The ubiquity and low cost of SMS have led to some innovative applications. For example, SCAN ( offers a "comparison shopping" service conducted entirely over SMS. Customers send a message detailing what they're after (e.g., "Holy Bible Book") to SCAN, which searches for the lowest price and reports back with a quote.

All the customer has to do is respond with the word "buy" to confirm the purchase and delivery of the item - making the purchase exceptionally easy. Obviously there's also a one-time process of setting up an account, but SCAN allows customers to do this on their Web site or have company representatives call them - and can identify customers easily from their mobile numbers.

Text Messaging Beats Cards
Commerce over SMS is otherwise quite rare (and SCAN sidesteps credit card issues by taking no payment information over SMS); typical SMS applications are promotional- or advertising-led. So, for instance, when the pop band VengaBoys released a recent single ("Cheekah Bow Bow"), it was made available as a ring-tone before being put out on CD. It's not known how popular this promotion was with commuters, but fans of the band were enthusiastic about the idea.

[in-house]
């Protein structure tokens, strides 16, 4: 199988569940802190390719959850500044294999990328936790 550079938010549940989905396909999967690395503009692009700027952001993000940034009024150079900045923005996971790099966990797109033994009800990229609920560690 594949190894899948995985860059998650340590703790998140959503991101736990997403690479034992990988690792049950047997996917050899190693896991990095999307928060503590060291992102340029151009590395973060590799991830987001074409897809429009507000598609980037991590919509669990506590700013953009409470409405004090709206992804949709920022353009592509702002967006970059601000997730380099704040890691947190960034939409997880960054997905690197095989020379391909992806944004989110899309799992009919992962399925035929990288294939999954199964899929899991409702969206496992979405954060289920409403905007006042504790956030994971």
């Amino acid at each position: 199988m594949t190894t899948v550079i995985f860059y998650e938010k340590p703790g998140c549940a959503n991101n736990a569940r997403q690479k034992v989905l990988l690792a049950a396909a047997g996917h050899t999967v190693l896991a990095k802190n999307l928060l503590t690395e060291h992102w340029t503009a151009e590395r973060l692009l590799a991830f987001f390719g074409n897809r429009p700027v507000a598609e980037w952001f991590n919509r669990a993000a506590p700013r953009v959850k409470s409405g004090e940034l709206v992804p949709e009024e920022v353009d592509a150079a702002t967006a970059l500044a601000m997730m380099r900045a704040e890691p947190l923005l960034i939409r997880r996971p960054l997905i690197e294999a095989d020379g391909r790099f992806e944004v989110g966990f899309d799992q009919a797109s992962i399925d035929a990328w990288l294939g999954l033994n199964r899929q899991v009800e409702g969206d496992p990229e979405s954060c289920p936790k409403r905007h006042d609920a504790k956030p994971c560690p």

However, it was during this year's Valentine's Day celebrations that SMS's coming of age was clear, with a number of different companies (such as the ISP LineOne) providing applications themed around the day. The result was that more text messages were sent than physical cards - a sobering statistic for the post office.